‘Never a convenient time’…a lesson from Herod? Sermon for Adel Parish Church, 11th July 2021.
Mark 6: 14 – 29
One of my Monday morning jobs is writing my ‘to do’ list for the week. I wonder if you have ‘to do’ lists…and whether you too have the thing that keeps being transferred from one list to the next…
That thing which is a bit less straightforward, less pleasant, scarier than the others. It’s easy to fill my days with important jobs, and never quite get round to it…somehow there’s never a convenient time…
I wonder – if we had a ‘to do’ list for our relationship with God – what might that thing be? Might it be repentance…owning up to and letting go of the things that keep us from fully following Jesus?
Perhaps that was true for Herod. He was certainly interested in John’s message. ‘Herod feared John, knowing he was a righteous and holy man, and he protected him. When he heard him, he was greatly perplexed, and yet he liked to listen to him.’
John preached repentance, turning away from sins, preparing to follow Christ. Presumably this was what Herod ‘liked to listen to’. In some way it stirred his soul, made him feel better. Maybe he even changed his life a little…tackled a few of the easy things on his spiritual ‘to do’ list.
But he could never quite face the big one…the stealing of his brother’s wife. He was too fond…or scared of Herodias, too worried about appearing weak if he gave her up. There was never a convenient time for that repentance…it stayed on the ‘to do’ list. In the meantime Herod’s conscience was salved by protecting John, and listening to him…until that fateful day.
You can almost feel sorry for Herod as his birthday celebration spirals out of control. There he is, enjoying a drink…showing off his wealth, his wife; her daughter comes in and completes his evening. It’s all going so well. Then he makes that lavish, very public promise, and suddenly ‘repent for the kingdom of heaven is near’ hits the top of his ‘to do’ list in a way he never anticipated.
And what was already hard has become impossible – because now choosing the life John offers requires him to deny the lovely daughter, snub his wife, and go back on a public promise in front of the very people he’s trying to impress.
There’s never a convenient time for repentance…and suddenly what looks like his last chance has arrived at the least convenient time possible. And Herod isn’t up to it – much as he’s attracted by John’s preaching, he values power and reputation more, and has John beheaded.
We know he regrets his decision…is probably haunted by it…from the start of today’s gospel passage. When Herod hears about Jesus, his message of repentance and acts of power, his first thought is ‘John, whom I beheaded, has been raised’. It seems he knew John’s message was from God…but couldn’t quite act on it.
There’s never a convenient time for repentance…and it looks like Herod blew his chance when it came. But that’s not the end of the story…
In Luke’s gospel, after Jesus’ arrest, we learn that Pilate – finding Jesus was Galilean – sent him to Herod, ruler of Galilee. Herod ‘had been wanting to see him for some time’. I bet he had – this is the man John preached about, and died for.
Another chance for repentance. But this time it’s even harder…now Herod has the murder of a prophet to repent in addition to his other sins. This proves an even less convenient time for repentance…Herod mocks Jesus and sends him back to Pilate…to his death.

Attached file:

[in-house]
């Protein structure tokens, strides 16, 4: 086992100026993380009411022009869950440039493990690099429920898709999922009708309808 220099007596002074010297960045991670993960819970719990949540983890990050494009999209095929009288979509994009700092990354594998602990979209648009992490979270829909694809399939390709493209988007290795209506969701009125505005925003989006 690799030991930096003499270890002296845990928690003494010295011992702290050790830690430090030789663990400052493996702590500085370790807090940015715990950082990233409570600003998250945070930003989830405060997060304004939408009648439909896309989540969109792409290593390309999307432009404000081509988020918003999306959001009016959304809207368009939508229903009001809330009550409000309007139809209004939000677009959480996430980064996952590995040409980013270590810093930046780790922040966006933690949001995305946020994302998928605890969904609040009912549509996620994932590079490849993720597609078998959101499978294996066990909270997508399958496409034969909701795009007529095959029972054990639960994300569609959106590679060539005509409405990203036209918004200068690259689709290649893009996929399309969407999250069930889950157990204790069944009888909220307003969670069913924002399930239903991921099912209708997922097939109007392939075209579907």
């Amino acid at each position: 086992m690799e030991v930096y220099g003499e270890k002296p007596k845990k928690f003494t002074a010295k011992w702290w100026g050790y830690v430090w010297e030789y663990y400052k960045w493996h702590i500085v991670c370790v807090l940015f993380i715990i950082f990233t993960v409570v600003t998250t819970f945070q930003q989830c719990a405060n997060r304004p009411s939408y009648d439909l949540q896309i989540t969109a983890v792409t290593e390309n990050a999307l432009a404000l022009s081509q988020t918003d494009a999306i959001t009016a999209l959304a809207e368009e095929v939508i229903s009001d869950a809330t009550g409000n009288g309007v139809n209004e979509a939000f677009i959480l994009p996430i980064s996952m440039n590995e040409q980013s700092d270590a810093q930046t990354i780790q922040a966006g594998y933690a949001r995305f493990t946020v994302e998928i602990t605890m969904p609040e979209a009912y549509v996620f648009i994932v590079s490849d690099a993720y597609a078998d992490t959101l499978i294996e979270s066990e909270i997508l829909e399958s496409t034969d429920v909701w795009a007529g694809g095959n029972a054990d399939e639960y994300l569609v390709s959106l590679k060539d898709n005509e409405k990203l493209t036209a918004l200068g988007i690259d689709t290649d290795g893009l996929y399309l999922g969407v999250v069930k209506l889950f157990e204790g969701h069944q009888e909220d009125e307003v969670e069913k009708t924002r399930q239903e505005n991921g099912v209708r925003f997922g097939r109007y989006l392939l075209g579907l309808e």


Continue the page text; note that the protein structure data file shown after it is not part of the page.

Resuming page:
I trust none of us have stealing our brother’s wife or murdering a prophet on our consciences; but we too may have found there’s never quite a convenient time for repentance. We may have some sin, some regret that we never find the time or space to face…to share with properly with God.
Today’s story shows the dangers of power, lust and rash promises. But closer to home, it’s a story of how the message of God’s kingdom is not just for listening to…it requires action.
John and Jesus came with the same message, ‘the kingdom of God has come near, repent and believe the good news.’ Repenting is about dealing with the things in our lives that get in the way of our relationship with Christ. They may be trivial; they may be huge. They may be things we’ve done; they may be things we can’t forgive. But there’s a fair chance there’s something we need to deal with.
There’s never a convenient time to repent, we can always find something else important to do. But Herod’s story shows how it can get harder the longer we leave it.
Perhaps it might prompt us to set aside some time this week to consider repentance. Some time when we leave the other things on our ‘to do’ list and make time for a bit of serious thinking about what obstructs our relationship with Christ.
And we might try to do something. Perhaps there’s one action we need to take to deal with that thing we’ve been avoiding. Or maybe one small step at the start of a long journey, working on something we know shouldn’t be part of a Christian life.
This story brought to mind the would-be follower of Jesus saying, ‘first let me bury my Father’, and Jesus’ apparently unfeeling reply, ‘let the dead bury their own dead’.
Perhaps just a reminder that there are always other important things on our ‘to do’ list of life. If we’re not careful we never quite find a convenient time to really ‘repent and believe the good news’.
Wonderfully with God it’s never too late; God is patient, forgiving, always offers another chance. But a deeper relationship with Christ, and the joy of sharing that with others is surely worth facing anything lurking on our spiritual ‘to do’ list.
There’s never a convenient time for repentance – so we might as well get on with it!